Behind Lego Doors

For this month’s Home Skooled, adHOME looked at the documentary The Secret World of Lego. The documentary—which is currently a controversial issue since Lego feels it is portrayed too much like a cult—delves into the top secret world of Lego, where shutters are closed and doors are locked so that any of the new toy manufacturers ideas and plans have no way of escaping.

But this documentary got the first look into the less secret side of things—including a reenactment of an old meeting that was had, so as not to give away anything happening in the newer meetings.

The documentary follows the journey of a young man who seeks the coveted position of Lego set designer. The job would entail designing the toy sets, such as spaceship or pirate sets that have building instructions and Lego men and women to go with them.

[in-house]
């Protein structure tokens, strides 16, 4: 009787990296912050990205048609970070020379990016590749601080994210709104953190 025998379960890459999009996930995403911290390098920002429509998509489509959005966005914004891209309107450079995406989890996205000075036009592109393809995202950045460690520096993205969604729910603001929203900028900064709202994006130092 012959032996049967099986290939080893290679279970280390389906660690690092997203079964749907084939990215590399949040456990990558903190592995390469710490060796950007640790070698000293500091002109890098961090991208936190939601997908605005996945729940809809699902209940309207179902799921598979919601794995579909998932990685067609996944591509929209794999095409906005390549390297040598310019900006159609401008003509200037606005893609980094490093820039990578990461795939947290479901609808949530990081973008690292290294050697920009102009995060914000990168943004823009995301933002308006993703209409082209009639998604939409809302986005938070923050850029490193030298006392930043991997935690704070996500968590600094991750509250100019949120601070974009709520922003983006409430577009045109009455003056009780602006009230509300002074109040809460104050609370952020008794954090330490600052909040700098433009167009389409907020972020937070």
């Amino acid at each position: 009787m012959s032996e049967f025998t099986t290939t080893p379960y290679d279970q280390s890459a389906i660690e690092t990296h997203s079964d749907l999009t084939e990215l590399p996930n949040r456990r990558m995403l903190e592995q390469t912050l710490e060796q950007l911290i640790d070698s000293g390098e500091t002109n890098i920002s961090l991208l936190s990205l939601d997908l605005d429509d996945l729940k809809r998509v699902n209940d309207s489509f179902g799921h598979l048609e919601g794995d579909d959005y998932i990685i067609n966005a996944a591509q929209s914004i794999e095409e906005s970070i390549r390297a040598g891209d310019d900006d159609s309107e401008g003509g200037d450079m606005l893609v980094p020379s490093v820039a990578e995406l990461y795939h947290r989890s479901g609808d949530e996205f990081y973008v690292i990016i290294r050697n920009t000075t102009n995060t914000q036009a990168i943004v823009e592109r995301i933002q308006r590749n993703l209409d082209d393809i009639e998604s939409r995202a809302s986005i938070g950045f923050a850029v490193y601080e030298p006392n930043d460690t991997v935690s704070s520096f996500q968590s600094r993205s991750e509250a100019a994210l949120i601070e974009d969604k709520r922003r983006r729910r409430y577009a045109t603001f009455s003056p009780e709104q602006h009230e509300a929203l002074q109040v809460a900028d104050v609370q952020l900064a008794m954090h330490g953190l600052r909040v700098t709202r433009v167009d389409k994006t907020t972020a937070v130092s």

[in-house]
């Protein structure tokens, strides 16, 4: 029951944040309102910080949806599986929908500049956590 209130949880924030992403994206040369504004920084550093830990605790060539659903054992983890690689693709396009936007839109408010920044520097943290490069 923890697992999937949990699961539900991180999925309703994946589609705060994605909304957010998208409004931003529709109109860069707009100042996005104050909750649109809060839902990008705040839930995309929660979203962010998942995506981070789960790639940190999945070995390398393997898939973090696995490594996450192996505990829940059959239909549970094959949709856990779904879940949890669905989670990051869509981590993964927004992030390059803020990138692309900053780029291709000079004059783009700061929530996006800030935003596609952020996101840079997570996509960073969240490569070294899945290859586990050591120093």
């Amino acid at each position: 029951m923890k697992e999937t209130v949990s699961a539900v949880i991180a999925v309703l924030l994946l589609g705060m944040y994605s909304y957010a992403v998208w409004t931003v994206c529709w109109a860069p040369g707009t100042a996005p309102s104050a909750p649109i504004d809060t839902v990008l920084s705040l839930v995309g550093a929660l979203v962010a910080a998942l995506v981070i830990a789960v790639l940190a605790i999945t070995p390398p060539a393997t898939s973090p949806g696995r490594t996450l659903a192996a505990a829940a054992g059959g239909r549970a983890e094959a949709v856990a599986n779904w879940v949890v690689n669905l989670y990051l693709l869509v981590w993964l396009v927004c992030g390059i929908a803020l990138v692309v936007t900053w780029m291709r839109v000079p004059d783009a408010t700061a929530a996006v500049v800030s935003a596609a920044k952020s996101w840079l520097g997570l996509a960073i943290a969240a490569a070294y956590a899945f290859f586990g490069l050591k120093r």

The documentary also discussed the company culture at Lego. The miniature building blogs were available everywhere in the buildings, for all workers. Logos and artwork were built completely with Legos and even just everyday Lego sets were on display.

One part of the documentary that got a lot of attention (read: laughs) in the room, was the section that focused on AFOLs or Adult Fans Of Lego. One man built an entire Lego set in one night, every week, no matter how long it took him (for the Avengers drop ship, he was up past 1am) and another man made his own designs at home of natural birds in an effort to add more natural shapes and sets to the Lego world. His bird set got picked up by Lego themselves.

Lego has been referred to as one of the most powerful brands in the world and it is the most profitable toy brand in the world. Big brands can set the trend for an entire industry with just one move, and getting a peek at what they’re doing—from their secrecy to their callback to nature—can give us insights into this huge brand and how they have achieved ubiquity in the world as the biggest toy brand.